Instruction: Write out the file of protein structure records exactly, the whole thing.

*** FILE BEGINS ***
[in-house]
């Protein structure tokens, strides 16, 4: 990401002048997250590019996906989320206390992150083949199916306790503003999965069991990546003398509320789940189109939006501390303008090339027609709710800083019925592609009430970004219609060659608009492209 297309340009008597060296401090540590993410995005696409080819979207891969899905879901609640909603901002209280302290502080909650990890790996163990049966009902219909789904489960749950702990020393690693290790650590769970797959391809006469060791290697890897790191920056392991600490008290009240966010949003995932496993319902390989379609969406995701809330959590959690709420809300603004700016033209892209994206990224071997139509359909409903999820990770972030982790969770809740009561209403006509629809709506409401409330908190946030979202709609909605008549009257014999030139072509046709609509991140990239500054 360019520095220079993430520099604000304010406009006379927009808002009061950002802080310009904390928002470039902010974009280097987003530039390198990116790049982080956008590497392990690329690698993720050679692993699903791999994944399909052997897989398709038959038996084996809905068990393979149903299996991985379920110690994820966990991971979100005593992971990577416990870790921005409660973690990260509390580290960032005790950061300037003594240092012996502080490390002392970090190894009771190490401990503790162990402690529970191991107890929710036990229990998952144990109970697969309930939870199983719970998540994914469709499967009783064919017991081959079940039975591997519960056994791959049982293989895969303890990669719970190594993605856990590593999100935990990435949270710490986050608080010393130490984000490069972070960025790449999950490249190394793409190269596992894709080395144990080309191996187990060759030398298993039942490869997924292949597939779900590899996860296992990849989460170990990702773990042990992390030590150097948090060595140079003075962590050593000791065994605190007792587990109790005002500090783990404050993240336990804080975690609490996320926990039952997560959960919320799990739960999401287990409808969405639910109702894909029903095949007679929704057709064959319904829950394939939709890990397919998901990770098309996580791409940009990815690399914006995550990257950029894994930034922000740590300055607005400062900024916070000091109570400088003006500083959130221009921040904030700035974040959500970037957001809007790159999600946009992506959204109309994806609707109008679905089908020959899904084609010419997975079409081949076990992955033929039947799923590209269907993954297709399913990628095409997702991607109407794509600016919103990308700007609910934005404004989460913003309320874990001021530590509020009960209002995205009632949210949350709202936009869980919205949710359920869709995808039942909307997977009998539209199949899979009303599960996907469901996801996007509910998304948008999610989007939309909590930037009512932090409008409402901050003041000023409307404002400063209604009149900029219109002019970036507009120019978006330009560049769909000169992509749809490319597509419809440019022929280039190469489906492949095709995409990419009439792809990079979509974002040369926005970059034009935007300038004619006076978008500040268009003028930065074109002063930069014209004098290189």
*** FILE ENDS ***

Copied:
[in-house]
């Protein structure tokens, strides 16, 4: 990401002048997250590019996906989320206390992150083949199916306790503003999965069991990546003398509320789940189109939006501390303008090339027609709710800083019925592609009430970004219609060659608009492209 297309340009008597060296401090540590993410995005696409080819979207891969899905879901609640909603901002209280302290502080909650990890790996163990049966009902219909789904489960749950702990020393690693290790650590769970797959391809006469060791290697890897790191920056392991600490008290009240966010949003995932496993319902390989379609969406995701809330959590959690709420809300603004700016033209892209994206990224071997139509359909409903999820990770972030982790969770809740009561209403006509629809709506409401409330908190946030979202709609909605008549009257014999030139072509046709609509991140990239500054 360019520095220079993430520099604000304010406009006379927009808002009061950002802080310009904390928002470039902010974009280097987003530039390198990116790049982080956008590497392990690329690698993720050679692993699903791999994944399909052997897989398709038959038996084996809905068990393979149903299996991985379920110690994820966990991971979100005593992971990577416990870790921005409660973690990260509390580290960032005790950061300037003594240092012996502080490390002392970090190894009771190490401990503790162990402690529970191991107890929710036990229990998952144990109970697969309930939870199983719970998540994914469709499967009783064919017991081959079940039975591997519960056994791959049982293989895969303890990669719970190594993605856990590593999100935990990435949270710490986050608080010393130490984000490069972070960025790449999950490249190394793409190269596992894709080395144990080309191996187990060759030398298993039942490869997924292949597939779900590899996860296992990849989460170990990702773990042990992390030590150097948090060595140079003075962590050593000791065994605190007792587990109790005002500090783990404050993240336990804080975690609490996320926990039952997560959960919320799990739960999401287990409808969405639910109702894909029903095949007679929704057709064959319904829950394939939709890990397919998901990770098309996580791409940009990815690399914006995550990257950029894994930034922000740590300055607005400062900024916070000091109570400088003006500083959130221009921040904030700035974040959500970037957001809007790159999600946009992506959204109309994806609707109008679905089908020959899904084609010419997975079409081949076990992955033929039947799923590209269907993954297709399913990628095409997702991607109407794509600016919103990308700007609910934005404004989460913003309320874990001021530590509020009960209002995205009632949210949350709202936009869980919205949710359920869709995808039942909307997977009998539209199949899979009303599960996907469901996801996007509910998304948008999610989007939309909590930037009512932090409008409402901050003041000023409307404002400063209604009149900029219109002019970036507009120019978006330009560049769909000169992509749809490319597509419809440019022929280039190469489906492949095709995409990419009439792809990079979509974002040369926005970059034009935007300038004619006076978008500040268009003028930065074109002063930069014209004098290189």